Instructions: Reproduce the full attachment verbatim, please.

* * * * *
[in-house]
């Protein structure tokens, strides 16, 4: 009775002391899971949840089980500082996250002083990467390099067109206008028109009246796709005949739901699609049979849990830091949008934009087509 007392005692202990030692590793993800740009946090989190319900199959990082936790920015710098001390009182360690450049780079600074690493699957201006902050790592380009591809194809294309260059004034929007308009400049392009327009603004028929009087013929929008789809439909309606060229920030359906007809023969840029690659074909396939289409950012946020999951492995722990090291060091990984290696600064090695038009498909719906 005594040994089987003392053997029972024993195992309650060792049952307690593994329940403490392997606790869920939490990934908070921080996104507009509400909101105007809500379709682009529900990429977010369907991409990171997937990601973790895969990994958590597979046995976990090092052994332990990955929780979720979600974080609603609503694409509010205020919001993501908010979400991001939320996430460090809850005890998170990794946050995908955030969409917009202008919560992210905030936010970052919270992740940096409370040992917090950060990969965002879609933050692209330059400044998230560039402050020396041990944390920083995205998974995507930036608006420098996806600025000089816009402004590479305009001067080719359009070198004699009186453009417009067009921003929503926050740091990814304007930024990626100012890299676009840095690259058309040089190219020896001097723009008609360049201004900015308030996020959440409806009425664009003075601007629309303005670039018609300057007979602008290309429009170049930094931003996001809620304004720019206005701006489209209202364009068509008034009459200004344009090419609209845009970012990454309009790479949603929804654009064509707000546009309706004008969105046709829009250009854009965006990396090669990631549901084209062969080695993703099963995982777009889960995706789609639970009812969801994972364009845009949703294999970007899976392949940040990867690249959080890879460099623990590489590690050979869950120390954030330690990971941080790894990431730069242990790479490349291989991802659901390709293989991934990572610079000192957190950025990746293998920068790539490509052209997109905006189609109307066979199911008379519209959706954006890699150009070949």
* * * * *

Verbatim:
[in-house]
């Protein structure tokens, strides 16, 4: 009775002391899971949840089980500082996250002083990467390099067109206008028109009246796709005949739901699609049979849990830091949008934009087509 007392005692202990030692590793993800740009946090989190319900199959990082936790920015710098001390009182360690450049780079600074690493699957201006902050790592380009591809194809294309260059004034929007308009400049392009327009603004028929009087013929929008789809439909309606060229920030359906007809023969840029690659074909396939289409950012946020999951492995722990090291060091990984290696600064090695038009498909719906 005594040994089987003392053997029972024993195992309650060792049952307690593994329940403490392997606790869920939490990934908070921080996104507009509400909101105007809500379709682009529900990429977010369907991409990171997937990601973790895969990994958590597979046995976990090092052994332990990955929780979720979600974080609603609503694409509010205020919001993501908010979400991001939320996430460090809850005890998170990794946050995908955030969409917009202008919560992210905030936010970052919270992740940096409370040992917090950060990969965002879609933050692209330059400044998230560039402050020396041990944390920083995205998974995507930036608006420098996806600025000089816009402004590479305009001067080719359009070198004699009186453009417009067009921003929503926050740091990814304007930024990626100012890299676009840095690259058309040089190219020896001097723009008609360049201004900015308030996020959440409806009425664009003075601007629309303005670039018609300057007979602008290309429009170049930094931003996001809620304004720019206005701006489209209202364009068509008034009459200004344009090419609209845009970012990454309009790479949603929804654009064509707000546009309706004008969105046709829009250009854009965006990396090669990631549901084209062969080695993703099963995982777009889960995706789609639970009812969801994972364009845009949703294999970007899976392949940040990867690249959080890879460099623990590489590690050979869950120390954030330690990971941080790894990431730069242990790479490349291989991802659901390709293989991934990572610079000192957190950025990746293998920068790539490509052209997109905006189609109307066979199911008379519209959706954006890699150009070949």